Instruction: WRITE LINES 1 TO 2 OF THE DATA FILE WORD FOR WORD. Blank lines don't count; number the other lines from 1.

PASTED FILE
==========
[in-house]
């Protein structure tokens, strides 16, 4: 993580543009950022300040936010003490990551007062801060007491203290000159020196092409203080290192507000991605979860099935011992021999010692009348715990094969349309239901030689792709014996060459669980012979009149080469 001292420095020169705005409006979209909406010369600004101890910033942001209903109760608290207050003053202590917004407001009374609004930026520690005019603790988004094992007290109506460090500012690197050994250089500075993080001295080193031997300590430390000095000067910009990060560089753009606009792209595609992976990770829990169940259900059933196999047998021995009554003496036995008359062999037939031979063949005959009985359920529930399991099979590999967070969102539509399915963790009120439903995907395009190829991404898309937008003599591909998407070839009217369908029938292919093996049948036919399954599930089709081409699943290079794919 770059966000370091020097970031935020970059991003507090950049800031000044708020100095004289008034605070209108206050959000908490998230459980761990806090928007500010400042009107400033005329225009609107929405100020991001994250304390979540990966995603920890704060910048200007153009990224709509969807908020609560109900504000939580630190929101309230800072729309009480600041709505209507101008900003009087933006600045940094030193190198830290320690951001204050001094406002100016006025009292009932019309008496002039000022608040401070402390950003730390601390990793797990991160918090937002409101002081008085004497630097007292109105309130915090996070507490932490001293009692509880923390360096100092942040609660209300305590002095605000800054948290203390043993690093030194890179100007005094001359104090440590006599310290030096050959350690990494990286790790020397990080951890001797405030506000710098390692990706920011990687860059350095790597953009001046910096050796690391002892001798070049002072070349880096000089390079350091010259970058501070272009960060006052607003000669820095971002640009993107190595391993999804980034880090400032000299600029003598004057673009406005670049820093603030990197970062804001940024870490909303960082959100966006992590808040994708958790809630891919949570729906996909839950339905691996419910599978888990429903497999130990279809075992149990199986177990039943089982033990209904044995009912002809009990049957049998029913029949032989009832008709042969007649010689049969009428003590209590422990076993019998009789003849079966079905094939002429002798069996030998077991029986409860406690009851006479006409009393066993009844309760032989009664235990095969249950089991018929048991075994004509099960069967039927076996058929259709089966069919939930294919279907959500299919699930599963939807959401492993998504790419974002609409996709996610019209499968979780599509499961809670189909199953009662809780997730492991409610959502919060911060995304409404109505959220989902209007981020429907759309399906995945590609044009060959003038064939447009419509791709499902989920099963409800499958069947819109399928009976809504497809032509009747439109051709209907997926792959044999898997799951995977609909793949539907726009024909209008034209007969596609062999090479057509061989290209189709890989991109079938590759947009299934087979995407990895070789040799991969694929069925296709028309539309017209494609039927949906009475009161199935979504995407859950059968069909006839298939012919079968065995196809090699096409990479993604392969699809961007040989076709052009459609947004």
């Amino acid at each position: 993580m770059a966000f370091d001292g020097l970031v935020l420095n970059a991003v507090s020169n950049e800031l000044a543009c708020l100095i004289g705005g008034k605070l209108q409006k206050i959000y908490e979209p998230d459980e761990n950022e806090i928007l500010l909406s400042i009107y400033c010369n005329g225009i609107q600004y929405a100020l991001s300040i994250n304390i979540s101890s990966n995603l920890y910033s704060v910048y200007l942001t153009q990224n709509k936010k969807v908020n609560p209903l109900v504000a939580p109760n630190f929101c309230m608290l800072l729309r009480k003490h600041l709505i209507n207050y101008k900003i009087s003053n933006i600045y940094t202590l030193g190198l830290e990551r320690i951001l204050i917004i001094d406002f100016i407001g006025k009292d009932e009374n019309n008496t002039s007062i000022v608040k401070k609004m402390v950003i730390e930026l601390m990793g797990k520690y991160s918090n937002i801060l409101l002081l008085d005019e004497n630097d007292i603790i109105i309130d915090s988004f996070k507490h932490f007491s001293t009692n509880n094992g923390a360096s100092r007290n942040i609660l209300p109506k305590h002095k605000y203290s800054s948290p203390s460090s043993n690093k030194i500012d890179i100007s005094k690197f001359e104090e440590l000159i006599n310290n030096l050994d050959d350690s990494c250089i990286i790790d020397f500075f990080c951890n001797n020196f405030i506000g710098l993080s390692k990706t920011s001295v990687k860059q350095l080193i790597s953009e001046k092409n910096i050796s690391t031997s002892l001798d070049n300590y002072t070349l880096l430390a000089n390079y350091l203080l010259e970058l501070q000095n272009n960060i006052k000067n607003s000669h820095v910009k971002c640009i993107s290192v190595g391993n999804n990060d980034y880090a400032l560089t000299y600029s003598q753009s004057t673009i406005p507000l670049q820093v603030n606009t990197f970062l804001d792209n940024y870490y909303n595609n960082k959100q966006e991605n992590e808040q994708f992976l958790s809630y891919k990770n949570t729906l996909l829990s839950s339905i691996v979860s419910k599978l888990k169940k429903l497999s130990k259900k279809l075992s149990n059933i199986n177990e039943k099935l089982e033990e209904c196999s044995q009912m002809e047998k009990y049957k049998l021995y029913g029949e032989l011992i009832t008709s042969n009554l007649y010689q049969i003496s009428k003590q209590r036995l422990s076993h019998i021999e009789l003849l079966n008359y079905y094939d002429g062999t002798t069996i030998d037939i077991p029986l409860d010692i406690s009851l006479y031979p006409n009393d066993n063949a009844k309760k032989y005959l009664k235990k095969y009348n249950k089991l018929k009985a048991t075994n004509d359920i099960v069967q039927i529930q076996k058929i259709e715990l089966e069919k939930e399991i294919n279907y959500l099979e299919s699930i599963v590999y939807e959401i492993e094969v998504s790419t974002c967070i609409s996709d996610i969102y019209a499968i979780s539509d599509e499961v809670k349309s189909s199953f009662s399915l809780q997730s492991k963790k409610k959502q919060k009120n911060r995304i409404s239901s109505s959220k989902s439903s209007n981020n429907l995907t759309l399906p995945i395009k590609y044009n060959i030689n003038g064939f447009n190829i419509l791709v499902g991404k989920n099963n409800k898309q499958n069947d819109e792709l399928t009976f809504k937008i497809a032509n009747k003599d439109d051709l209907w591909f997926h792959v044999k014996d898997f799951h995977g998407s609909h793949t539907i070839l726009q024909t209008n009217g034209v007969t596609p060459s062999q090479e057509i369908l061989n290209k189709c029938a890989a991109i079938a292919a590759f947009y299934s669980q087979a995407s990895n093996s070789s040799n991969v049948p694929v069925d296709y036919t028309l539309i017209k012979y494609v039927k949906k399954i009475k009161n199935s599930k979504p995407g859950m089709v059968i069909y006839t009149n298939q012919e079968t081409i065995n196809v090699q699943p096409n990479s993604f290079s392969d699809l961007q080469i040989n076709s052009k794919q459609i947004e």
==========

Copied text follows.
[in-house]
């Protein structure tokens, strides 16, 4: 993580543009950022300040936010003490990551007062801060007491203290000159020196092409203080290192507000991605979860099935011992021999010692009348715990094969349309239901030689792709014996060459669980012979009149080469 001292420095020169705005409006979209909406010369600004101890910033942001209903109760608290207050003053202590917004407001009374609004930026520690005019603790988004094992007290109506460090500012690197050994250089500075993080001295080193031997300590430390000095000067910009990060560089753009606009792209595609992976990770829990169940259900059933196999047998021995009554003496036995008359062999037939031979063949005959009985359920529930399991099979590999967070969102539509399915963790009120439903995907395009190829991404898309937008003599591909998407070839009217369908029938292919093996049948036919399954599930089709081409699943290079794919 770059966000370091020097970031935020970059991003507090950049800031000044708020100095004289008034605070209108206050959000908490998230459980761990806090928007500010400042009107400033005329225009609107929405100020991001994250304390979540990966995603920890704060910048200007153009990224709509969807908020609560109900504000939580630190929101309230800072729309009480600041709505209507101008900003009087933006600045940094030193190198830290320690951001204050001094406002100016006025009292009932019309008496002039000022608040401070402390950003730390601390990793797990991160918090937002409101002081008085004497630097007292109105309130915090996070507490932490001293009692509880923390360096100092942040609660209300305590002095605000800054948290203390043993690093030194890179100007005094001359104090440590006599310290030096050959350690990494990286790790020397990080951890001797405030506000710098390692990706920011990687860059350095790597953009001046910096050796690391002892001798070049002072070349880096000089390079350091010259970058501070272009960060006052607003000669820095971002640009993107190595391993999804980034880090400032000299600029003598004057673009406005670049820093603030990197970062804001940024870490909303960082959100966006992590808040994708958790809630891919949570729906996909839950339905691996419910599978888990429903497999130990279809075992149990199986177990039943089982033990209904044995009912002809009990049957049998029913029949032989009832008709042969007649010689049969009428003590209590422990076993019998009789003849079966079905094939002429002798069996030998077991029986409860406690009851006479006409009393066993009844309760032989009664235990095969249950089991018929048991075994004509099960069967039927076996058929259709089966069919939930294919279907959500299919699930599963939807959401492993998504790419974002609409996709996610019209499968979780599509499961809670189909199953009662809780997730492991409610959502919060911060995304409404109505959220989902209007981020429907759309399906995945590609044009060959003038064939447009419509791709499902989920099963409800499958069947819109399928009976809504497809032509009747439109051709209907997926792959044999898997799951995977609909793949539907726009024909209008034209007969596609062999090479057509061989290209189709890989991109079938590759947009299934087979995407990895070789040799991969694929069925296709028309539309017209494609039927949906009475009161199935979504995407859950059968069909006839298939012919079968065995196809090699096409990479993604392969699809961007040989076709052009459609947004």